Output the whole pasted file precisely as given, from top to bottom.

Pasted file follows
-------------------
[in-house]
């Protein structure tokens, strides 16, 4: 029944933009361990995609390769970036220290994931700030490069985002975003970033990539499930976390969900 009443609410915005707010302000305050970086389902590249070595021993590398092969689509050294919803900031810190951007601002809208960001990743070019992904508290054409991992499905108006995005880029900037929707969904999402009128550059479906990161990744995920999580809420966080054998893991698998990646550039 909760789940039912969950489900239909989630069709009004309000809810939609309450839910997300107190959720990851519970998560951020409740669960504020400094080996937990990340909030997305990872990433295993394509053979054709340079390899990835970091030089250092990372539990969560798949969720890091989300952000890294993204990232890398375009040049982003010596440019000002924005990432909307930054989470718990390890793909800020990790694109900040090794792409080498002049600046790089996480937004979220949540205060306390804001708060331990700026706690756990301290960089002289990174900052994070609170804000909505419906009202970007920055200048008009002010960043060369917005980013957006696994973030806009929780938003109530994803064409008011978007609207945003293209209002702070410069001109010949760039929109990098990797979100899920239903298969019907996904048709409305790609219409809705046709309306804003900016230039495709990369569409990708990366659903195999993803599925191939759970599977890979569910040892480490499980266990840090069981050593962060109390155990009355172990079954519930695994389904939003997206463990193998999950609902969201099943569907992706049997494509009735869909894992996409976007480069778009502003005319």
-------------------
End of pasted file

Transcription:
[in-house]
């Protein structure tokens, strides 16, 4: 029944933009361990995609390769970036220290994931700030490069985002975003970033990539499930976390969900 009443609410915005707010302000305050970086389902590249070595021993590398092969689509050294919803900031810190951007601002809208960001990743070019992904508290054409991992499905108006995005880029900037929707969904999402009128550059479906990161990744995920999580809420966080054998893991698998990646550039 909760789940039912969950489900239909989630069709009004309000809810939609309450839910997300107190959720990851519970998560951020409740669960504020400094080996937990990340909030997305990872990433295993394509053979054709340079390899990835970091030089250092990372539990969560798949969720890091989300952000890294993204990232890398375009040049982003010596440019000002924005990432909307930054989470718990390890793909800020990790694109900040090794792409080498002049600046790089996480937004979220949540205060306390804001708060331990700026706690756990301290960089002289990174900052994070609170804000909505419906009202970007920055200048008009002010960043060369917005980013957006696994973030806009929780938003109530994803064409008011978007609207945003293209209002702070410069001109010949760039929109990098990797979100899920239903298969019907996904048709409305790609219409809705046709309306804003900016230039495709990369569409990708990366659903195999993803599925191939759970599977890979569910040892480490499980266990840090069981050593962060109390155990009355172990079954519930695994389904939003997206463990193998999950609902969201099943569907992706049997494509009735869909894992996409976007480069778009502003005319």